GUWAHATI, Nov 24 - Patterns of the electricity grid system are changing. Now the smart grids have come. These grids are gradually becoming popular worldwide with governments increasingly opting for them to add intelligence to their existing electrical grid systems. This was the view expressed by Prof SA Khaparde of the Department of Electrical Engineering, Indian Institute of Technology, Bombay. He is also a member of the Board of Governors of India Smart Grid Forum (ISGF).
Prof Khaparde was delivering the keynote address at the inaugural function of the two-day all India seminar on ‘Energy, Power and Electrical Engineering’ that began here today. The seminar is being organised by the Assam State Centre of the Institution of Engineers (India) (IEI) in association with the Electrical Engineering Division Board of the IEI in the Panbazar auditorium of the Institution.
Prof Khaparde maintained that a smart grid is an electricity network that can intelligently integrate the actions of all users – like the generators, consumers and those that do both – in order to efficiently deliver sustainable, economic and secure electricity supplies.
In other words, he said, a smart grid has the automation, communication and IT systems embedded in it and these components can monitor the flow of power from the generation point to the end consumer’s point. It makes the practice of blanket load-shedding redundant as it provides the consumers with the provision to reduce their loads themselves. In this system, the suppliers too can reduce the loads right from the control rooms. Besides, this system can inform the operators of impending grid instability etc.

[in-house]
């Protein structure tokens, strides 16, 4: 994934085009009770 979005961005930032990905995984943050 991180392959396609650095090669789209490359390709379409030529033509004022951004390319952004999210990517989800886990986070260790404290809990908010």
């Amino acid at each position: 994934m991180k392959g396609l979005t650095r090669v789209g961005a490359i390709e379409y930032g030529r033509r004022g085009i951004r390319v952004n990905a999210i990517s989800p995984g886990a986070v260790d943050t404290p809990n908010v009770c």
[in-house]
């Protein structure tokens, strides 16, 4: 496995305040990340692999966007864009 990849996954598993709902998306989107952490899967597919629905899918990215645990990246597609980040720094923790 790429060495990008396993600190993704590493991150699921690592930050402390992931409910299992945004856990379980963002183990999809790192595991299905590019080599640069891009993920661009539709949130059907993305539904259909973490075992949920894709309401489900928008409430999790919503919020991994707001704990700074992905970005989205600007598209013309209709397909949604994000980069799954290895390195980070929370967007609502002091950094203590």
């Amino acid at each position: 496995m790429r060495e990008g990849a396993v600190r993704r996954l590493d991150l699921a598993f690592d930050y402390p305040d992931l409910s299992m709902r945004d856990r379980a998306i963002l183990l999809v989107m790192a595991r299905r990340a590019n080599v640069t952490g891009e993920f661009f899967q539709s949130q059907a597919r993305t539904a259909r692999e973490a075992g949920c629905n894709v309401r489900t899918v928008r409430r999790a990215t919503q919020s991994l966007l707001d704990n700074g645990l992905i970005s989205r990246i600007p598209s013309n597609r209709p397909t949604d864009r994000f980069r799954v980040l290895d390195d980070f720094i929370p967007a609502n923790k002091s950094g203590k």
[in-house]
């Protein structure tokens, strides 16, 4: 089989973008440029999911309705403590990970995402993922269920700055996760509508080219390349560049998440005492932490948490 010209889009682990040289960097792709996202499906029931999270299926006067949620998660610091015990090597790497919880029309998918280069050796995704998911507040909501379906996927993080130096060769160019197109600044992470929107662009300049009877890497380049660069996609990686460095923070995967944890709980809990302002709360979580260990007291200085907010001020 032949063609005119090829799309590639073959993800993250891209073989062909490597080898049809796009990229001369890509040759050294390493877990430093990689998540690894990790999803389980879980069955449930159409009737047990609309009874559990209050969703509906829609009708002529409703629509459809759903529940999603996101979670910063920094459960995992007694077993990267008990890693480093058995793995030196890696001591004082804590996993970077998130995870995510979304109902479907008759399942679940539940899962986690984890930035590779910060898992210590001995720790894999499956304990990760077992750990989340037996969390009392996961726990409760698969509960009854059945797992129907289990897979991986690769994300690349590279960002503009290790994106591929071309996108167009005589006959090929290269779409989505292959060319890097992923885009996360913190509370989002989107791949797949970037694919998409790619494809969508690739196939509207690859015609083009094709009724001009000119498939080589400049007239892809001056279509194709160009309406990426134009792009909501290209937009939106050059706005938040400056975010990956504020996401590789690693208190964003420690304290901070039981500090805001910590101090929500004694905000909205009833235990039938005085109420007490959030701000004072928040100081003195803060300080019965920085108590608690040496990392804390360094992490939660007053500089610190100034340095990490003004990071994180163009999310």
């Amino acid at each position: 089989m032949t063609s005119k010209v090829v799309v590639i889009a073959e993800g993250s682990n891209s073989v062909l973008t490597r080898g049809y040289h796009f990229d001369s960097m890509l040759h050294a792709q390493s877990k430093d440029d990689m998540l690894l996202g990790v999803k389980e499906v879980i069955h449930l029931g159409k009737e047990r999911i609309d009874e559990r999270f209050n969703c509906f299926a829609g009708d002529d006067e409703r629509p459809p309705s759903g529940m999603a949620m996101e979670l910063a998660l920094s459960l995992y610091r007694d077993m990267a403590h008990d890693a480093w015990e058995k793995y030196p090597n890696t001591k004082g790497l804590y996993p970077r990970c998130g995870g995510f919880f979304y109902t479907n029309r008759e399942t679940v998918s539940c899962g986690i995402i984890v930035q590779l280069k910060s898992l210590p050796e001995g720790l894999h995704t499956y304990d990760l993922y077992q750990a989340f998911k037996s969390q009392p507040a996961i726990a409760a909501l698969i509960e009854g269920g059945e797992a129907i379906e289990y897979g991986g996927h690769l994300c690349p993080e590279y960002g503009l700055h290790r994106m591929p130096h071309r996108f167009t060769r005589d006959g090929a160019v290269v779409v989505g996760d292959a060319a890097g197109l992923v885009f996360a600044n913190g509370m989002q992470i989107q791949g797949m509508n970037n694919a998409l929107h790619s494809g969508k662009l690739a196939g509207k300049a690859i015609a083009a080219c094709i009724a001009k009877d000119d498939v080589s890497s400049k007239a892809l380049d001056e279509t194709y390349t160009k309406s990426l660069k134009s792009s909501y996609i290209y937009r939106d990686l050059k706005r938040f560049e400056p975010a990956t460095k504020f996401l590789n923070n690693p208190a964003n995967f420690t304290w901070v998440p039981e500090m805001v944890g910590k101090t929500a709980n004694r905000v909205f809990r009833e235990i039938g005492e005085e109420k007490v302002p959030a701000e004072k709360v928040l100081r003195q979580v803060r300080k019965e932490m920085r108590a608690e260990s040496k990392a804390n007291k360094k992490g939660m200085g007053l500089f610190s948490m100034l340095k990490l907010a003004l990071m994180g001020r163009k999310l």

Referring to the need of suitable models for particular applications, he said future grid evolutions should ensure support to the ability of computer systems or software to exchange and make use of information in the consumer domain.
On the other hand, if introduced, the electric vehicles, which may become the most responsive electric appliances in the smart grid system, have the capability either to absorb or to push power to the grids and thus maintain a reliable supply of electricity.
Electric vehicles perform this task by implementing smart charging, whereby they charge and store energy during the off-peak-load-hours and supply energy during the peak-load-hours, thus reducing the strain on the grid by maintaining the frequency and grid stability, said Prof Khaparde.
Quoting the Union Ministry of Power’s figures, he said that 14 smart grid pilot projects have been initiated in India with an overall investment of US $65 million. The Assam Power Distribution Company Ltd (APDCL) is also implementing a pilot smart grid project for the city of Guwahati.
The inaugural function was presided over by IEI Assam State Centre chairman Dr A K Baruwa. It was also addressed by renowned power engineer and former Oil India Ltd Director (Operations) Dr P Bharali, secretary of the Assam chapter of the IEI Amitava Nath and its organising secretary Nuruzzaman.
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